The Earth’s Coordinate System (Latitude and Longitude)
The first step in converting the information contained in the real–world onto a ‘piece of paper’ was to devise a system where everything could be uniquely located in the world.
Very early maps (which usually showed small local or regional areas) used a grid technique which relied on simply measuring the distance and direction between points of interest and then plotting these onto the ‘piece of paper’. This method assumed that the Earth was flat.
With the general agreement that the Earth was, in fact, round, a different methodology needed to be developed. The system that has been developed over many centuries is called latitude and longitude.
The location and measurement of latitude and longitude essentially involves complex mathematics (especially geometry) and a series of international agreements ⁄ conventions for recording locations on the surface of the Earth.
The first convention to be developed was latitude. This is based on long term astronomical observations about how the sun is perceived to move across the surface of the Earth.
These observations also developed the conventions that the sun:
- rises in the east and sets in the west
- is in the south during a European winter and in the north in a European summer.
It was agreed that a line around the centre of the Earth would be called the Equator. This would be numbered as zero degrees (0°) of latitude. From the Equator a series of parallel lines were recognised with the most northern and southern points being called the North Pole and South Pole. These would be numbered as 90 degrees North and South respectively (90°N and 90°S).
Four significant lines of latitude were also agreed upon. These are:
- 0° - The Equator
- 23.5°N and S - The Tropics (called Cancer in the north and Capricorn in the south)
- between these two, at some time of the year, the sun is directly overhead
- beyond each of these the sun is never directly overhead
- 66.5°N and S - The Polar Circles
- 90°N and S - The Poles
- beyond the Poles and the Polar Circles 24 hours of daylight (midnight sun) is possible in summer and 24 hours without any daylight is possible in winter.
Because lines of latitude are like slices through the Earth they have different lengths. For example:
- the Equator is 40,075 kilometres long
- the Antarctic Circle is 17,662 kilometres long
- the South Pole is 0 kilometres long.
For obvious reasons, lines of latitude are called parallels.
Defining longitude was much more difficult, as it is could not be based on observations of movement of the sun. It was, in part, influenced by the discovery of Magnetic North, but ultimately longitude is mostly based on abstract mathematical / geometric concepts.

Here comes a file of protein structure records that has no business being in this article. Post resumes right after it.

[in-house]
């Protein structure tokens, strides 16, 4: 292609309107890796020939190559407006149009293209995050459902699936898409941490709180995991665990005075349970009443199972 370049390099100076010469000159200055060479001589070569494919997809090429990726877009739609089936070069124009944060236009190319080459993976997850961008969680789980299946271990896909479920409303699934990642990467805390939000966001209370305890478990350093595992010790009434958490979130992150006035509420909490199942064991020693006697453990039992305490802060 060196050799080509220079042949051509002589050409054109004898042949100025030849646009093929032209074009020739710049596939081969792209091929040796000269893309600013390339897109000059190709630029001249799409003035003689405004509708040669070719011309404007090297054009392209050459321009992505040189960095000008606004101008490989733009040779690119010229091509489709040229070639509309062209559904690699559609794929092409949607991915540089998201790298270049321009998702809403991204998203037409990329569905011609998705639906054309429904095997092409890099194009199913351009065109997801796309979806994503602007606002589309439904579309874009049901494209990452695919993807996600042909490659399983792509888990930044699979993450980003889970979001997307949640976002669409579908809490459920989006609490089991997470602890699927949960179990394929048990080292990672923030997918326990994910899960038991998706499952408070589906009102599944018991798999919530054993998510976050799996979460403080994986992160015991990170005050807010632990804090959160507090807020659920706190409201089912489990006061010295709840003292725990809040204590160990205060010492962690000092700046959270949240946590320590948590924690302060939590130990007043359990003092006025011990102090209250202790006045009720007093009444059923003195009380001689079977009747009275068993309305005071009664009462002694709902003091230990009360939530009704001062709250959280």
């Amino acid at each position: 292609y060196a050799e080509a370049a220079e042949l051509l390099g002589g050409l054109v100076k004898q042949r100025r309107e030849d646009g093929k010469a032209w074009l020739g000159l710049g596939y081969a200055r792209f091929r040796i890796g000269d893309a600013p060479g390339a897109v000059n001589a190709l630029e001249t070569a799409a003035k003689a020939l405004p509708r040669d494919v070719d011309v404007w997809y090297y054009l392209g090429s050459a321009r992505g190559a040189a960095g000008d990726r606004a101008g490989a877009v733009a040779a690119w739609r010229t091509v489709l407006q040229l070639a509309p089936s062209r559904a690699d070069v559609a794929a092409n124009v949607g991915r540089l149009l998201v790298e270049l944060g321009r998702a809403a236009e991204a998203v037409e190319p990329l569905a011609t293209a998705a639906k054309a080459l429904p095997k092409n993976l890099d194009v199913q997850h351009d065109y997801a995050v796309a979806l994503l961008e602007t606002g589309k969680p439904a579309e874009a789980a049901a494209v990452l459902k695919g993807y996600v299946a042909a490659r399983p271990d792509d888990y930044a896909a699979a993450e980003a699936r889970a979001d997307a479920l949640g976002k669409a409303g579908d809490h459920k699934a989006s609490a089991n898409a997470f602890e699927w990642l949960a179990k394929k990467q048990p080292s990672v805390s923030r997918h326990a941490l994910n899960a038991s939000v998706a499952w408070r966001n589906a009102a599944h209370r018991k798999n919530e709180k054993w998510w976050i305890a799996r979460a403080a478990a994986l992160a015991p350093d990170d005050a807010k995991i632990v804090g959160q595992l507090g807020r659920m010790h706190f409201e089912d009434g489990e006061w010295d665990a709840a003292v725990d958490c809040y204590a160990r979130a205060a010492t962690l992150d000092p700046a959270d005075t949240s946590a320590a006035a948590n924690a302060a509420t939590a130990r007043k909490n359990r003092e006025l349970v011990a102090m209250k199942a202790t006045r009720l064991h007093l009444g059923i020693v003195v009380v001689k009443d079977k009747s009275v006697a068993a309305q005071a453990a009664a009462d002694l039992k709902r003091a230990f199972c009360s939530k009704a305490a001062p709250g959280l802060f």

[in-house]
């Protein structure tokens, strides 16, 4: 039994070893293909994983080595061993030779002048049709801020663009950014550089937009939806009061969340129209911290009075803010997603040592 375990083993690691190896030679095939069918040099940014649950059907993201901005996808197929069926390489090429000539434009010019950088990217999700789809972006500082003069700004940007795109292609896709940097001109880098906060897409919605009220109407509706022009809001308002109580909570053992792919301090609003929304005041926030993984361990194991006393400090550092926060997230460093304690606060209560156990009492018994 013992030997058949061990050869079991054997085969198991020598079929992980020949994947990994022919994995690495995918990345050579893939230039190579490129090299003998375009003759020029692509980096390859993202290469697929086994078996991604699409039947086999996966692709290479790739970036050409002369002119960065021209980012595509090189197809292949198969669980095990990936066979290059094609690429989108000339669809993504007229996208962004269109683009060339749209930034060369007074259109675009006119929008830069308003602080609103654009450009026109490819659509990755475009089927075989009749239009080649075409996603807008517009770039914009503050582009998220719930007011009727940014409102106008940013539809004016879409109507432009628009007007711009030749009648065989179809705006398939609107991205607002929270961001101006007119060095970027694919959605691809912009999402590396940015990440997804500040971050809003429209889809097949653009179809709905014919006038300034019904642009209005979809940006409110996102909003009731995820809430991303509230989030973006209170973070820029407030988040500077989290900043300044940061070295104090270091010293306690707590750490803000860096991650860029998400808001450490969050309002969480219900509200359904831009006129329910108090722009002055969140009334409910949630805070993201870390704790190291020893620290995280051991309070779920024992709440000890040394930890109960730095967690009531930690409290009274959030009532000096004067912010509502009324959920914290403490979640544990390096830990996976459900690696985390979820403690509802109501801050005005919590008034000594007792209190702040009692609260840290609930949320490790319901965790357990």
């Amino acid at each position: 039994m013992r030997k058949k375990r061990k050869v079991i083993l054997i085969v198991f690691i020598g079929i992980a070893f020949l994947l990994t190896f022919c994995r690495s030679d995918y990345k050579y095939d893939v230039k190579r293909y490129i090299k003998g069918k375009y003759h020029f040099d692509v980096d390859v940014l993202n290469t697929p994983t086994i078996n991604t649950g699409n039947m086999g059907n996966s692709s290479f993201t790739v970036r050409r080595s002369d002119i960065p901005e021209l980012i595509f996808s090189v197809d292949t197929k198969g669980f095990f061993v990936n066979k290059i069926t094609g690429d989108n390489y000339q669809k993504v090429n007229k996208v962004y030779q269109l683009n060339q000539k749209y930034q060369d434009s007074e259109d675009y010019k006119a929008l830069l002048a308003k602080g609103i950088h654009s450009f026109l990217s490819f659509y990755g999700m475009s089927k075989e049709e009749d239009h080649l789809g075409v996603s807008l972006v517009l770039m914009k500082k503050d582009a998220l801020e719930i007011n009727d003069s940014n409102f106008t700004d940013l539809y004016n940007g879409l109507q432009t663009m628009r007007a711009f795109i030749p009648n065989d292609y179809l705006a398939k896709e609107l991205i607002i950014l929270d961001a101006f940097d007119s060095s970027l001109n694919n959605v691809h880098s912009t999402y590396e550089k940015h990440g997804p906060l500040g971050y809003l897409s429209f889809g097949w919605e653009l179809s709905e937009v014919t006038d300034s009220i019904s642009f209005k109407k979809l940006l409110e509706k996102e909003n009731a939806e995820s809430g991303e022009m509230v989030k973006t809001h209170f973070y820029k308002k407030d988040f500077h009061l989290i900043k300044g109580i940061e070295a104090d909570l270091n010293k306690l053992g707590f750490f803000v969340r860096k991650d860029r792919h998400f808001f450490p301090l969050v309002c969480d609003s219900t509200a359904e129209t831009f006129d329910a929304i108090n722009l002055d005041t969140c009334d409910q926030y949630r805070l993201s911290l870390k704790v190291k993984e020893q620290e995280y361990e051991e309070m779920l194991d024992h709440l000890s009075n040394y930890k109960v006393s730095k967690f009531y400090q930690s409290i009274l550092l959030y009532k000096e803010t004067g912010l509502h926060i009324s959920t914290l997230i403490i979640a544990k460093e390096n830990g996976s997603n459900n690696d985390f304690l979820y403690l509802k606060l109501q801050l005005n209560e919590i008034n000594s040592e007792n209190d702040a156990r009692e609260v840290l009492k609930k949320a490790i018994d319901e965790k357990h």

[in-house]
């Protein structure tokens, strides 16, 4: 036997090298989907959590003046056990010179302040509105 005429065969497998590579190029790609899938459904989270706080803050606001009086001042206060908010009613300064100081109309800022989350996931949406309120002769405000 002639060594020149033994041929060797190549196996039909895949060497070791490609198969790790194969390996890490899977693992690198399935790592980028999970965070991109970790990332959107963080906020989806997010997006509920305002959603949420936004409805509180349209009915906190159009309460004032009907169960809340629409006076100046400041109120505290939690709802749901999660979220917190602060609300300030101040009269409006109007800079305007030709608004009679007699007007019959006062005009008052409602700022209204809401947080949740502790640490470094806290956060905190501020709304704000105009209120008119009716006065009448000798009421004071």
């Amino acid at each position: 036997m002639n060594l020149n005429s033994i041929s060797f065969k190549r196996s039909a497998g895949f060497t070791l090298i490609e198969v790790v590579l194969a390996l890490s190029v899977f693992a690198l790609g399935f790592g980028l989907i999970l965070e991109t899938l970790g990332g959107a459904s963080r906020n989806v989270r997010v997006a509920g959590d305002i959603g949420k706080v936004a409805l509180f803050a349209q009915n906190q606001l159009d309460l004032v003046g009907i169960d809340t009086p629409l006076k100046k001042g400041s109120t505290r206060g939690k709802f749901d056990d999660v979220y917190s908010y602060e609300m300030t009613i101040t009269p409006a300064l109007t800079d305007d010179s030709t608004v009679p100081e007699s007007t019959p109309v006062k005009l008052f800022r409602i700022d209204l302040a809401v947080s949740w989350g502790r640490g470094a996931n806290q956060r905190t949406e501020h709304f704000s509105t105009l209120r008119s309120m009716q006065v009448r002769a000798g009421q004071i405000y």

The convention eventually agreed upon was to have a series of radiating lines which run vertically around the Earth. They connected at both ends – i.e. at the North Pole and the South Pole. As a result of this, a series of ‘slices’ much like slices of an orange are created. These are pointed at their ends and broadest in the middle.
It was agreed that a primary line of longitude should be identified and that this should be zero degrees (0°) of longitude.
For a considerable period of time the issue of which line of longitude was to be the primary line could not be agreed. For obvious religious reasons, early European maps often used Jerusalem as the primary line of longitude. Because of its status as a centre of learning other early map makers, such as Ptolemy, had used Alexandria in Egypt. More commonly though, for patriotic reasons, many countries chose one of their cities. A few European examples are Copenhagen, Madrid, Paris and Saint Petersburg; while in the United States of America Washington and Philadelphia had been chosen.
Eventually, in October 1884, at the International Meridian Conference, it was agreed that the line of longitude that runs through the Royal Observatory, Greenwich in United Kingdom, was to be adopted as the standard primary line of longitude.
Radiating to the east and to the west would be 180° of longitude. These would meet at the opposite side of the Earth and form a joint 180° line of longitude (with 180°E and 180°W being the same line).
Lines of longitude are called meridians.
Add the Two Together
Combine latitude and longitude together and we have a system to record the location of any feature on the surface of the Earth uniquely.
Explaining Some Jargon – Hemispheres
The creation of the concept of latitude and longitude resulted in the creation of the concept of Earth’s hemispheres. These are: